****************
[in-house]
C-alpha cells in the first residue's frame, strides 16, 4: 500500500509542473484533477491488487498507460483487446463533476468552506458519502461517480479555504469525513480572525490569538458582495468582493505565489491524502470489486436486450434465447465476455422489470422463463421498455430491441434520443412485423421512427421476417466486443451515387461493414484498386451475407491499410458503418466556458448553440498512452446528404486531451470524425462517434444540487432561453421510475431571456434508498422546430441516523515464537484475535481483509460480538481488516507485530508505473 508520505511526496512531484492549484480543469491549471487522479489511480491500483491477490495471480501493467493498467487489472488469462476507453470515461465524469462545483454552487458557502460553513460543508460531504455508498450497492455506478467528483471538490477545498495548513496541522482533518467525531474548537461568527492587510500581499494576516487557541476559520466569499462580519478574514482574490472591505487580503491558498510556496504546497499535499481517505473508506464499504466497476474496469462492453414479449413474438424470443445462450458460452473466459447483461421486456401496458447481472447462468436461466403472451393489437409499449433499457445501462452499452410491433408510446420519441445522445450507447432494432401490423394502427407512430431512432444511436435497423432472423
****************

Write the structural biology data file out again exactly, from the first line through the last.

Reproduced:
[in-house]
C-alpha cells in the first residue's frame, strides 16, 4: 500500500509542473484533477491488487498507460483487446463533476468552506458519502461517480479555504469525513480572525490569538458582495468582493505565489491524502470489486436486450434465447465476455422489470422463463421498455430491441434520443412485423421512427421476417466486443451515387461493414484498386451475407491499410458503418466556458448553440498512452446528404486531451470524425462517434444540487432561453421510475431571456434508498422546430441516523515464537484475535481483509460480538481488516507485530508505473 508520505511526496512531484492549484480543469491549471487522479489511480491500483491477490495471480501493467493498467487489472488469462476507453470515461465524469462545483454552487458557502460553513460543508460531504455508498450497492455506478467528483471538490477545498495548513496541522482533518467525531474548537461568527492587510500581499494576516487557541476559520466569499462580519478574514482574490472591505487580503491558498510556496504546497499535499481517505473508506464499504466497476474496469462492453414479449413474438424470443445462450458460452473466459447483461421486456401496458447481472447462468436461466403472451393489437409499449433499457445501462452499452410491433408510446420519441445522445450507447432494432401490423394502427407512430431512432444511436435497423432472423